The approach to our wardrobes has changed post-pandemic, contended chief executive officer Nicolas Girotto and “nobody wants to compromise on comfort and ease.” Accordingly, Bally presented a coed collection with a utilitarian feel, inspired by the smocks worn by artists and by workwear uniforms.
That said, the Swiss company stayed true to its traditional craftsmanship, and didn’t compromise on the quality of the Japanese denim or the hides and details.
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Girotto highlighted a pair of perforated clogs that were embellished with 120 studs through a sophisticated technique that allows the artisans to produce only four pairs a day. The studs also peppered the brand’s B-Chain bag and leather pencil skirts.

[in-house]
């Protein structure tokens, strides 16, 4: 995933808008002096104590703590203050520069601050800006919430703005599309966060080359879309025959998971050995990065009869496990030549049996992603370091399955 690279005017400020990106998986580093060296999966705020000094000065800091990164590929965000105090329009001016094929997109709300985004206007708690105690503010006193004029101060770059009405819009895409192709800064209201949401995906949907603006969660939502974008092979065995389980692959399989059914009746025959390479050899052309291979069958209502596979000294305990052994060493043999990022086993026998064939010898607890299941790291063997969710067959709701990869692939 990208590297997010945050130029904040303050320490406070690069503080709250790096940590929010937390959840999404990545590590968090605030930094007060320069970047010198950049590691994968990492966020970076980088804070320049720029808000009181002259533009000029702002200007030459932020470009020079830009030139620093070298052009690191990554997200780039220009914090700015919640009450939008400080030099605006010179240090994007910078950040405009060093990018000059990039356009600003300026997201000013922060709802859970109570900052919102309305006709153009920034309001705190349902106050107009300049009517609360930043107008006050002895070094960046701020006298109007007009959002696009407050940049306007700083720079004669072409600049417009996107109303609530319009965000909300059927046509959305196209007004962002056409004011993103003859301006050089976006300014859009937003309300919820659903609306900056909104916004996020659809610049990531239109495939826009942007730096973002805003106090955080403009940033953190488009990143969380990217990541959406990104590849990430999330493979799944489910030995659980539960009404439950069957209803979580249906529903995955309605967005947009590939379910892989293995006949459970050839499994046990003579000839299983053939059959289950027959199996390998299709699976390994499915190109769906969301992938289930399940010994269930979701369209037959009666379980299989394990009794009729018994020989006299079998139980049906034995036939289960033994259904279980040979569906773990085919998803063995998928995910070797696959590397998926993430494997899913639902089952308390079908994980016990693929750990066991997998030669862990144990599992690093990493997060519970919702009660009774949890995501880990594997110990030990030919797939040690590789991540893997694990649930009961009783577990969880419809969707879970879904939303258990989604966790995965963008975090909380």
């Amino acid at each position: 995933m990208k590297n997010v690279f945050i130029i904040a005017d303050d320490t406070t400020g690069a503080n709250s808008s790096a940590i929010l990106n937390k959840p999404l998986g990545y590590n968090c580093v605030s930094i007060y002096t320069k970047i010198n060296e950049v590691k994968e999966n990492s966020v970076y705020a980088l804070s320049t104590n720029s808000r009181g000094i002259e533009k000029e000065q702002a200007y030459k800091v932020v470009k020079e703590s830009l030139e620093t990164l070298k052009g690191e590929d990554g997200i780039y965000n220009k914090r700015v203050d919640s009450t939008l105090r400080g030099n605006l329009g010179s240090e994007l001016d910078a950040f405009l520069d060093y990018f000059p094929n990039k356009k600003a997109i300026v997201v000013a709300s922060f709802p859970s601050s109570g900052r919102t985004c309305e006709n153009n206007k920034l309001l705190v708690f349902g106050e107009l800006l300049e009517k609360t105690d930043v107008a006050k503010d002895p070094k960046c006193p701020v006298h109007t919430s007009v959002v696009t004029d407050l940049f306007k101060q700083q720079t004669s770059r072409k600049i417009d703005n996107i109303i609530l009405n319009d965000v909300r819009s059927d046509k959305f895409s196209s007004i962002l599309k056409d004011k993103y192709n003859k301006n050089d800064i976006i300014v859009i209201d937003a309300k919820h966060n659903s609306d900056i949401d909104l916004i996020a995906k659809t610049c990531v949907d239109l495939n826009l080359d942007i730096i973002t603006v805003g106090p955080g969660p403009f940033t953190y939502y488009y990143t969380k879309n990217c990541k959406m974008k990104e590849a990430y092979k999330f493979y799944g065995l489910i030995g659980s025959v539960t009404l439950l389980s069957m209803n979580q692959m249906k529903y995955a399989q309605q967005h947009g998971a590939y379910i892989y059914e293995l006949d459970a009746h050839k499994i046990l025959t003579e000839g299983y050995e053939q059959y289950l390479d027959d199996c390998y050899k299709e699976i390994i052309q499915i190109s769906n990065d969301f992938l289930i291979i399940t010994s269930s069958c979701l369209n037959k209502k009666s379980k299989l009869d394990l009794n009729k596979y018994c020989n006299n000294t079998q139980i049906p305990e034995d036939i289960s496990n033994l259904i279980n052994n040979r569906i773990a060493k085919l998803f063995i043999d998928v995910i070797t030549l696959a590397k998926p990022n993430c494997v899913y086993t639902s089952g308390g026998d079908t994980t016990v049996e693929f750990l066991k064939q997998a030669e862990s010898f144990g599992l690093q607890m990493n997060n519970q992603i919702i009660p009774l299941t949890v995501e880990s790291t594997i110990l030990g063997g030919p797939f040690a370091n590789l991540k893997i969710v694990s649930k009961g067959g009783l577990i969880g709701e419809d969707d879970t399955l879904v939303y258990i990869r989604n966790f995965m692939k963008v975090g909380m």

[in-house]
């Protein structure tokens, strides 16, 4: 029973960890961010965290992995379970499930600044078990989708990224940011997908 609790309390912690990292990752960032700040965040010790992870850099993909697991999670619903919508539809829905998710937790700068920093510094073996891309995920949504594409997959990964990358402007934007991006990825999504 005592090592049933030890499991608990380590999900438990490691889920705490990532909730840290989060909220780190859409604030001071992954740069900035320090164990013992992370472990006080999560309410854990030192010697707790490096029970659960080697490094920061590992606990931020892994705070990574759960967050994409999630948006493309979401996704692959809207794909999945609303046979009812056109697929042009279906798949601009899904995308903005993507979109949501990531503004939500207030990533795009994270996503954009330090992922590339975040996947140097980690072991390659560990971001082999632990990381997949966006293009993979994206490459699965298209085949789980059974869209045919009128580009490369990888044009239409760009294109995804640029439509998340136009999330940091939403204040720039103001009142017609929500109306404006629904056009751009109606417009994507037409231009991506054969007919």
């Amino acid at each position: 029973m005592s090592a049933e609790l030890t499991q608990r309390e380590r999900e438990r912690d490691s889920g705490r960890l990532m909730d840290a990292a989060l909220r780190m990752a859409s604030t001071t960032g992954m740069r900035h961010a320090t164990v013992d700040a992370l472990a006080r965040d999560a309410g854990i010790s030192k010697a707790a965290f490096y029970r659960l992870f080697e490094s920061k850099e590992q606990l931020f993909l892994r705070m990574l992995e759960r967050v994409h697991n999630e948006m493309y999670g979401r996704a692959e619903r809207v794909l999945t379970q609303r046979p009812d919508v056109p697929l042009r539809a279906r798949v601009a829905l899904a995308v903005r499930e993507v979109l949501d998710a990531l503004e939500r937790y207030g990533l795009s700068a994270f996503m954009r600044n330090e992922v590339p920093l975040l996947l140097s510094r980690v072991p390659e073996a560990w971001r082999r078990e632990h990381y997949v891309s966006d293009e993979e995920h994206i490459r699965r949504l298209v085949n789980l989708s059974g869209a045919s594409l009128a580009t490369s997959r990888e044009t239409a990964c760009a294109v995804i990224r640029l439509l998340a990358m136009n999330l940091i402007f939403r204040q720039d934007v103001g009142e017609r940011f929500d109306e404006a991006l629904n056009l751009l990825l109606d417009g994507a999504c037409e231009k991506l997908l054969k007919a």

A functional painter’s jacket had a triple stitching detail and a quilted leather jacket was embellished with a delicate and intricate macro B monogram. Nodding to Bally’s Swiss heritage, an Alpine floral motif was a rare pattern.
Layering was a theme, with roomy knits and leather vests worn over fluid pants.
The color palette ranged from neutrals and earthy tones — ivory, milk white and canapa — to accents of blue, poppy and red.
Accessories remain a core business for the brand, which presented an oversize tote bag made with intricately woven leather strips and a new bowling bag as well as ankle boots with mirror details.
The dual-gender theme was also explored through a selection of sneakers whose soles were made in a partnership with Vibram.
Girotto proudly said 40 percent of the collection employs sustainable materials, natural dyes and deadstock fabrics. For example, the lining of the sneakers was made of recycled plastic bottles.
Girotto likes to call Bally’s artisans “architects of leather,” treating the material as a fabric and, once again, they lived up to the name.
Launch Gallery: Bally RTW Spring 2022